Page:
In Defense of ‘Mary Did You Know?’


When Bono said “There’s been a lot of talk about this next song, maybe way too much talk,” he could have been talking about “Mary Did You Know?”

The “holiday song” which has attracted the attention of pop acts from Cee Lo Green to Kenny Rogers and Wynona Judd, has gotten a lot of attention lately from three groups of people.

1. Those who love it. They shared the a-capella Pentatonix version of it on blogs and Facebook with words of high praise and got many likes.

2. Those who hate it. They cringe at it as kitsch art and kitsch theology and especially want to pre-emptively keep it out of the Mass.

3. Those who use it as a teachable moment. This year and last year, too, great posts answer the question about what Mary did and did not know.

I must admit I am one who shared it, as part of a teen-friendly Advent pop song list at Aleteia. And so it is that I rise to its defense. Let’s take the complaints one by one.

The theology is bad!

Writers have made the very good point that this Evangelical Protestant dabbling in Marian spirituality, while admirable, falls far short of the fully developed Catholic understanding of the role of the Mother of God.

That is true. The song is best used as a conversation starter, not as a statement on the soteriological significance of the Blessed Virgin Mary.

But I think it is defensible even on its own terms.

First, I think it deserves some leeway simply because it is a question song, in which rhetorical questions are asked but not answered. Think “Blowing in the Wind” or, to keep it Christmas, think “Do You Hear What I Hear?”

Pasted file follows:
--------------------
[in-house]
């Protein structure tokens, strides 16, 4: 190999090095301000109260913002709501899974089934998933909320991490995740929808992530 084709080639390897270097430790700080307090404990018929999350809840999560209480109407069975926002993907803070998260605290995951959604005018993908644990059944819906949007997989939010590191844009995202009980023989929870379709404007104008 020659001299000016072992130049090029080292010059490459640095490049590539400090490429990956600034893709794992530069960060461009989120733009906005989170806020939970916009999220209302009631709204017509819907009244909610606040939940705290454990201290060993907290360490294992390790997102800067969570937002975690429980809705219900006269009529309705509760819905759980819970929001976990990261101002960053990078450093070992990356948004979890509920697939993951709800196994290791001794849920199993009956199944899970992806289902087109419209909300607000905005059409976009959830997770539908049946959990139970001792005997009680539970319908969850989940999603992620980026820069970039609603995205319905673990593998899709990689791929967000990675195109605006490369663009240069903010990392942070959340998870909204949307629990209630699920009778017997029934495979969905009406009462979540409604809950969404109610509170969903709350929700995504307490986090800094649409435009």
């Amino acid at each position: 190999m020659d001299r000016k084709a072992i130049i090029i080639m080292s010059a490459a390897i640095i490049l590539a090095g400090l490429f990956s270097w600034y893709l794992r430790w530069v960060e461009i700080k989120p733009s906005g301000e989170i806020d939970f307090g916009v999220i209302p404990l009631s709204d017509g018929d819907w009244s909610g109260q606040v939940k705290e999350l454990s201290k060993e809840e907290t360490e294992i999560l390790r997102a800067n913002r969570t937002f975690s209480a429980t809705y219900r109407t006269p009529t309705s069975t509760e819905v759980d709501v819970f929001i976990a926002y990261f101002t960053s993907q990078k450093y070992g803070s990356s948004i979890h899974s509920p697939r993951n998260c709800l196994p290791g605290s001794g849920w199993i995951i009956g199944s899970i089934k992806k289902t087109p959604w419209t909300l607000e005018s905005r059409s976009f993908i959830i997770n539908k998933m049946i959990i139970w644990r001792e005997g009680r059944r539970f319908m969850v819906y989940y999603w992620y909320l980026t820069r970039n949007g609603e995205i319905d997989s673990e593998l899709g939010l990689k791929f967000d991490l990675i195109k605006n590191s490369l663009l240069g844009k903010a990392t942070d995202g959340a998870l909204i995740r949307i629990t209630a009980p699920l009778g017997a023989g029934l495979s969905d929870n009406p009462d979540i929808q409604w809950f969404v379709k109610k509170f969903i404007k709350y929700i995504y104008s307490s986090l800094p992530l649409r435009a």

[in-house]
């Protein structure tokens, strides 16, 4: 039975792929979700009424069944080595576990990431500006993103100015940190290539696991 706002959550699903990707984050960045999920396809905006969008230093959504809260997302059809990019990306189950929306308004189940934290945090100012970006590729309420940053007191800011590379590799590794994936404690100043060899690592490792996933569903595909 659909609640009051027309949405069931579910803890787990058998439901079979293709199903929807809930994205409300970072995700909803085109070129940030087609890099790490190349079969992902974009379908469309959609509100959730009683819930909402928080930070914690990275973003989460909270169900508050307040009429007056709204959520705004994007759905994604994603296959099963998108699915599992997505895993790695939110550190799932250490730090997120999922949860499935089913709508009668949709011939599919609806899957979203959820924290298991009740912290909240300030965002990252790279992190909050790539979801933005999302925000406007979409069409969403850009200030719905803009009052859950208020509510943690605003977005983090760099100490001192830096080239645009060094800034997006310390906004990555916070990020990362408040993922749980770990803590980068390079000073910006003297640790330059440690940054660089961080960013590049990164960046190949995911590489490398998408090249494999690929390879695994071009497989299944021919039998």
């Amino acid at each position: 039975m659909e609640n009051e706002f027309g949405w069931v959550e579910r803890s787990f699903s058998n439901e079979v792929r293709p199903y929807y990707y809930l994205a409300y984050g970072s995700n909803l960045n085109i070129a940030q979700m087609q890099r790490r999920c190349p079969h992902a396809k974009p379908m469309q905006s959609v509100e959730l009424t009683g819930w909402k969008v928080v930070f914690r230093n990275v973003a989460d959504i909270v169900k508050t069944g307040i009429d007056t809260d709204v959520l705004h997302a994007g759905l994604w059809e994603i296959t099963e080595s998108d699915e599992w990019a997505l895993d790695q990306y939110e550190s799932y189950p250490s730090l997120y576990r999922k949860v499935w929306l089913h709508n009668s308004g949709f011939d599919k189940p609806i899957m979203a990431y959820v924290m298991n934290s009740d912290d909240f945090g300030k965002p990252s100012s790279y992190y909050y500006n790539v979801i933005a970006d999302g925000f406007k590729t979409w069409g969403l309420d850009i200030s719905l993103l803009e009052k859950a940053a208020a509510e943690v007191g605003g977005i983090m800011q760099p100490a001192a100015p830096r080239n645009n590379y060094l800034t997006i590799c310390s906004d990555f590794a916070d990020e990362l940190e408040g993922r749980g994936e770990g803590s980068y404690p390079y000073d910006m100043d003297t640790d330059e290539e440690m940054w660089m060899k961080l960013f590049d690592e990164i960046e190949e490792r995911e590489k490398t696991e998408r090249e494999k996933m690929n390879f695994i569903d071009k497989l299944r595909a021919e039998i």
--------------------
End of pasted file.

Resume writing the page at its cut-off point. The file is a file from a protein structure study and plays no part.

The questions are meant to raise issues, not settle them, and in this they are very much in the spirit of the Gospel precisely when it mentions Mary herself, who is constantly “pondering these things in her heart.”

One gets the idea from the Gospel of Luke that Mary certainly understood that she had a significant role in salvation history, but spent a lifetime processing that information (and later, some theologians say, spent the last years of her life sharing her wisdom with John and Luke).

Second, the most troublesome question in the song doesn’t trouble me, for one. “Did you know that your Baby Boy has come to make you new? / This Child that you delivered will soon deliver you.”

Yes, as we will celebrate on Dec. 8, Mary was immaculately conceived: She was already “delivered” when she delivered Jesus. But she was delivered precisely by the death and resurrection of Christ, which from the point of view of the manger was an event in the future. This is possible for God, who is not constrained by time, but for Mary, who is constrained by time, the fact that her past deliverance was still in the future was definitely worth spending some time pondering.

Third, if we wanted to get all technically theological about Christmas songs, we might stop and ask ourselves why we’re celebrating the incarnation in so many songs on Dec. 25 instead of on March 25 — the feast of the Annunciation. That is the day we commemorate as the day on which the Word became flesh.

But I get why we celebrate it the way we do — the Nativity is the dramatic moment at which the incarnation goes public. But I also get why “Mary Did You Know?” is okay though theologically imprecise in the same way that singing “Joy to the world, the Lord has come!” at the Nativity instead of the Annunciation is okay though theologically imprecise.

The song is kitsch!

Another argument against the song is that it’s just a bad song. On the one hand, that’s a matter of taste. Some like it, some don’t. On the other, there is the question of where it falls on the musical spectrum.

A quick review.

There are two kinds of art. The first is fine art: It is expensive to produce, high-quality and appeals traditionally to upper classes. Classical, Baroque and Romantic concert music are examples. Then there is folk art, which is more affordable, but also high-quality and appeals to working classes: Folk music, bluegrass and traditional music are examples.